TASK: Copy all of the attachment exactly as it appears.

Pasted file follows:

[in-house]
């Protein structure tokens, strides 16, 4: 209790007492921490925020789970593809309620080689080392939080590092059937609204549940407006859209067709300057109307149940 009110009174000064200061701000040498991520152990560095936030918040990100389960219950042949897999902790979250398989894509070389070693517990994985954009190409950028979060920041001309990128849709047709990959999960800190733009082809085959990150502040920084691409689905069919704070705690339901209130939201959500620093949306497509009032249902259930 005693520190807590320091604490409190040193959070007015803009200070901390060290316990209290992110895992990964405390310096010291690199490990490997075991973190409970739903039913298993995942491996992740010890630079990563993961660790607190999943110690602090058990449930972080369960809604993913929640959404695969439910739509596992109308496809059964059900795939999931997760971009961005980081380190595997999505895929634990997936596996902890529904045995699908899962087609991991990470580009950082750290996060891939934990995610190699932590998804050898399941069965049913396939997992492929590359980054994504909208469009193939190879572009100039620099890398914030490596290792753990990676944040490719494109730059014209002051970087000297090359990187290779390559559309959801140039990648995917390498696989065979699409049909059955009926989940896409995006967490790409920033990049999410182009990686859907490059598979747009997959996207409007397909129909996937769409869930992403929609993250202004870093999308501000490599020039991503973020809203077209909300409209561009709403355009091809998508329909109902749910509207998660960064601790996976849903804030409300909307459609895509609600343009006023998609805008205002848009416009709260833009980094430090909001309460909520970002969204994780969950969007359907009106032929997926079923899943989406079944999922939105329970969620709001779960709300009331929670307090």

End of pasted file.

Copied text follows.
[in-house]
């Protein structure tokens, strides 16, 4: 209790007492921490925020789970593809309620080689080392939080590092059937609204549940407006859209067709300057109307149940 009110009174000064200061701000040498991520152990560095936030918040990100389960219950042949897999902790979250398989894509070389070693517990994985954009190409950028979060920041001309990128849709047709990959999960800190733009082809085959990150502040920084691409689905069919704070705690339901209130939201959500620093949306497509009032249902259930 005693520190807590320091604490409190040193959070007015803009200070901390060290316990209290992110895992990964405390310096010291690199490990490997075991973190409970739903039913298993995942491996992740010890630079990563993961660790607190999943110690602090058990449930972080369960809604993913929640959404695969439910739509596992109308496809059964059900795939999931997760971009961005980081380190595997999505895929634990997936596996902890529904045995699908899962087609991991990470580009950082750290996060891939934990995610190699932590998804050898399941069965049913396939997992492929590359980054994504909208469009193939190879572009100039620099890398914030490596290792753990990676944040490719494109730059014209002051970087000297090359990187290779390559559309959801140039990648995917390498696989065979699409049909059955009926989940896409995006967490790409920033990049999410182009990686859907490059598979747009997959996207409007397909129909996937769409869930992403929609993250202004870093999308501000490599020039991503973020809203077209909300409209561009709403355009091809998508329909109902749910509207998660960064601790996976849903804030409300909307459609895509609600343009006023998609805008205002848009416009709260833009980094430090909001309460909520970002969204994780969950969007359907009106032929997926079923899943989406079944999922939105329970969620709001779960709300009331929670307090």